Wing Chun vs MMA

Discussion in 'General Self Defense' started by abe_tz, Jan 6, 2016.

  1. Kung Fu Wang

    Kung Fu Wang Grandmaster

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    I wish someone can provide some detail WC power generation method here. It's not clear to me why people may think that WC uses different power generation method than boxing does. After all a punch is a punch that come from

    - borrow the counter force from the ground,
    - body rotation,
    - body unification, and
    - body push/pull limbs.
     
  2. drop bear

    drop bear Sr. Grandmaster

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    There is a boxing lead right that generate power from a step forwards and a tight elbow.

    A bit different to an overhand right where you would pivot and roll your shoulder.

    So yeah.... there are different structures to different punches.

    But to say that using only one structure is some sort of advantage is a bit limited.

     
  3. Juany118

    Juany118 Senior Master

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    Hey look a straw man argument. When did I say anything about BJJ?

    I agree with you in terms of training. My point is this. You must chose a MA based on ALL the qualities I noted including the last, purpose. If I did not have the clear priority regarding real world self defense against larger subjects and wanting to supplement my baton fighting and knife defense training, I might have chosen a different MA because my priorities would be different.

    Maybe I would have taken TKD because my Brother in Law is an assistant instructor there and we like hanging out. Maybe I would have taken Wushu because it is simply awesome in terms of its visual displays of athleticism. Who knows.

    Again all I say is that you need to pick an art that fits with your goals, mind set, personality and physical traits. Not anyone of them, all inclusive.
    And as is typical you take things out of context. In that thread I specifically noted kicks as being an option BUT here is the thing with fighting a boxer, as I noted, and actually you noted as well with a link you shared regarding boxing styles.
    A boxer is going to want to close so they can punch, especially the swarmer. They are willing to take a hit and once inside kicking range the WC practitioner will need to get even closer than the boxer to maximize their punches due to their different stance structure. This puts you immediately on the "back foot" as the boxer is on the offensive. WC is about being on the offensive and since, against a boxer, you will end up in punching range anywho you are simply better served getting their ASAP so you get inside a boxers most powerful punches faster and have the initiative.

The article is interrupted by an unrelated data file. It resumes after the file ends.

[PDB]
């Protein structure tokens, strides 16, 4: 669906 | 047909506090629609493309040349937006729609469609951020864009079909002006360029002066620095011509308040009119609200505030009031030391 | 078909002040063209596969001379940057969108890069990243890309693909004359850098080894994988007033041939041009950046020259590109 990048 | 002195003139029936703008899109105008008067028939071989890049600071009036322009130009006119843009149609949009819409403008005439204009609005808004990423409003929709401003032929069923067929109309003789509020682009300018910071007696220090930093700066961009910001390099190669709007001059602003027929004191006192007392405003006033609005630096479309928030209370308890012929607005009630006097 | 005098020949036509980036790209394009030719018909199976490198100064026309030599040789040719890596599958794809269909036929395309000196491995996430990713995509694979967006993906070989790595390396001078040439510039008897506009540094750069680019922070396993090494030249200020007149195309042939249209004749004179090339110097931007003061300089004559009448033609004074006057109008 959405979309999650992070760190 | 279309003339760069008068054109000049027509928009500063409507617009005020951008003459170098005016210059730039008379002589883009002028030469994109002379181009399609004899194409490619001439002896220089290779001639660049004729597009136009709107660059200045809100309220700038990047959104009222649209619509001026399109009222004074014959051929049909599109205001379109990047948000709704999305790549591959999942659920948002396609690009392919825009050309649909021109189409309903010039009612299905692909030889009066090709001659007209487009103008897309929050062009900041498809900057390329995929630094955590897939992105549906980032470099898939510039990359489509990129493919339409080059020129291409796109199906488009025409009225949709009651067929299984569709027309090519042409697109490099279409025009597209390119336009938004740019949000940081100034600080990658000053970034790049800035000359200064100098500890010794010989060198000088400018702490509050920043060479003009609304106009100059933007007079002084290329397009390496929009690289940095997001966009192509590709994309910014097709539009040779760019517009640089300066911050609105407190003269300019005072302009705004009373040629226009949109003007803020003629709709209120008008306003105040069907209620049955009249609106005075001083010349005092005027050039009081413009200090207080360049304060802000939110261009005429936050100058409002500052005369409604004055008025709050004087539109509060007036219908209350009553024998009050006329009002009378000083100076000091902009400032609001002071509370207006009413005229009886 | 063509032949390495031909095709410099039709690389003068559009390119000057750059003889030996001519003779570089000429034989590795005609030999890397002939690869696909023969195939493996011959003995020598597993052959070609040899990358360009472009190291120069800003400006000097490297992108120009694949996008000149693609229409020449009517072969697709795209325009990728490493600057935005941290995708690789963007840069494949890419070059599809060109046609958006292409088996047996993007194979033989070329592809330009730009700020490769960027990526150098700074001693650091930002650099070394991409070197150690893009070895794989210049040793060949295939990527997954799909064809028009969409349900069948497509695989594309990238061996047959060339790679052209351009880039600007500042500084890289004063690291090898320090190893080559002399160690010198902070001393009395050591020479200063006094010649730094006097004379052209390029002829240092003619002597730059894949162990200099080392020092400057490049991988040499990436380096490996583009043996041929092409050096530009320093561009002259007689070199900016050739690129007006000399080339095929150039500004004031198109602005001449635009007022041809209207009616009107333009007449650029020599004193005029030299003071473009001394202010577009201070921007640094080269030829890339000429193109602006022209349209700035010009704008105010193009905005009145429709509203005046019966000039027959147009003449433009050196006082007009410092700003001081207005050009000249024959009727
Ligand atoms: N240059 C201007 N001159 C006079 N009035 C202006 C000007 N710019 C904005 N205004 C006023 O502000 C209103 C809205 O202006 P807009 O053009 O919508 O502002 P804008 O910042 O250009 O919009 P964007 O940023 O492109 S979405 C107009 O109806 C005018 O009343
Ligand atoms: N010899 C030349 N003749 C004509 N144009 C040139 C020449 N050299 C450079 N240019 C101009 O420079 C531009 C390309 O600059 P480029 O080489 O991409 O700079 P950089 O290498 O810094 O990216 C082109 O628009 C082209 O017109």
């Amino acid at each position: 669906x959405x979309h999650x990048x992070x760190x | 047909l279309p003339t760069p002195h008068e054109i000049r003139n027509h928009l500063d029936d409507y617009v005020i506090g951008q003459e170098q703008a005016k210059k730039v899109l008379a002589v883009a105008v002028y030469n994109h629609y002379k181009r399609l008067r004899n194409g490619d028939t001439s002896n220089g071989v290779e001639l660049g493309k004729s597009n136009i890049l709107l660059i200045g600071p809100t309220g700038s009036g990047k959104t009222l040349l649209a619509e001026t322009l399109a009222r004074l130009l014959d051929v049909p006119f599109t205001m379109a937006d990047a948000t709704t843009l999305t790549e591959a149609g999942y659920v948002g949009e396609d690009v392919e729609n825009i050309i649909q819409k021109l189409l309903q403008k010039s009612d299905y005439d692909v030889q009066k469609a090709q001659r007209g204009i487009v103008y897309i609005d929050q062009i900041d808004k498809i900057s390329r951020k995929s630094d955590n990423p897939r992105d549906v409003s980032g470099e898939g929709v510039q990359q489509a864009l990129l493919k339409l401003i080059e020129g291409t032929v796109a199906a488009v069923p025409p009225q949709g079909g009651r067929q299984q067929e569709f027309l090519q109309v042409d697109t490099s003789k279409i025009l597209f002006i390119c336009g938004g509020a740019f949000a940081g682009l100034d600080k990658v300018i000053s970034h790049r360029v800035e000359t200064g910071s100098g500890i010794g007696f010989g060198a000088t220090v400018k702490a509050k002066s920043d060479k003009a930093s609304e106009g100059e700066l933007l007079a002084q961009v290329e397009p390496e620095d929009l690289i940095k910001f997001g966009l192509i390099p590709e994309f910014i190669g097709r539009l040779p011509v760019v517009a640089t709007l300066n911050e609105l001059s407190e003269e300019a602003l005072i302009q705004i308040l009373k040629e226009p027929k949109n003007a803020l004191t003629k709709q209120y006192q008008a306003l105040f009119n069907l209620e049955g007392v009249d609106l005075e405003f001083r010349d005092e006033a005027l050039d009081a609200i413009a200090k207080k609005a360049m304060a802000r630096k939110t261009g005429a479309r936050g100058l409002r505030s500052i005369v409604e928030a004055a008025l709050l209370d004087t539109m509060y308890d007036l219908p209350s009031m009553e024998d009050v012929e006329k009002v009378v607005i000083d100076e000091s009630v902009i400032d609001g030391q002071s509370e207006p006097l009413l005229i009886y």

But nuance like this seems lost on you.
     
  4. Steve

    Steve Mostly Harmless

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    You're acting like anyone who doesn't train aikido doesn't know anything about biomechanics, physics or technique. I'm beginning to wonder if you know the difference between an observation and an argument.

    You didn't mention BJJ. I did, because that's what I know, and I gather you know diddly squat about it because biomechanics, physics and technique are very important in BJJ. And just so you know, trying to distract from the substance of an argument with irrelevant statements (such as, I don't know, starting every post with, "Hey look, another straw man argument!") is called a red herring.
    Okay. Slow down. You're saying that I must choose an MA based upon ALL of the qualities YOU noted. Must I? Do you think there's any room for another equally valid opinion? Or is it just that cut and dry? Because, I still think your criteria is broken.
    No idea what this means, but I wonder if you have any idea how patronizing you sound.
    This again. I NEED to pick an art that meets ALL of your criteria? Really? What if I don't? Do you think a little guy like Demetrious Johnson took all of your criteria into play when he chose MMA? I don't, but maybe so. What I do know for sure is that at 210 lbs, I wouldn't want to tangle with him, even though according to you he doesn't train aikido, and so isn't going to be capable of defending himself against a bigger guy.

    I'll try to be really clear. You're asserting that aikido is better suited for fighting bigger, stronger opponents than boxing. Further, you've asserted that boxing is not just less well suited than aikido, but is actually doesn't work at all on people who are bigger than you. You have an arbitrary standard by which you insist other people MUST choose a style. And finally, you seem to carelessly dismiss as useful in self defense pretty much every martial arts style you don't endorse (which I think are Aikido and maybe Wing Chun). So far, you've either stated or implied that boxing, TKD and Wushu aren't suitable for self defense.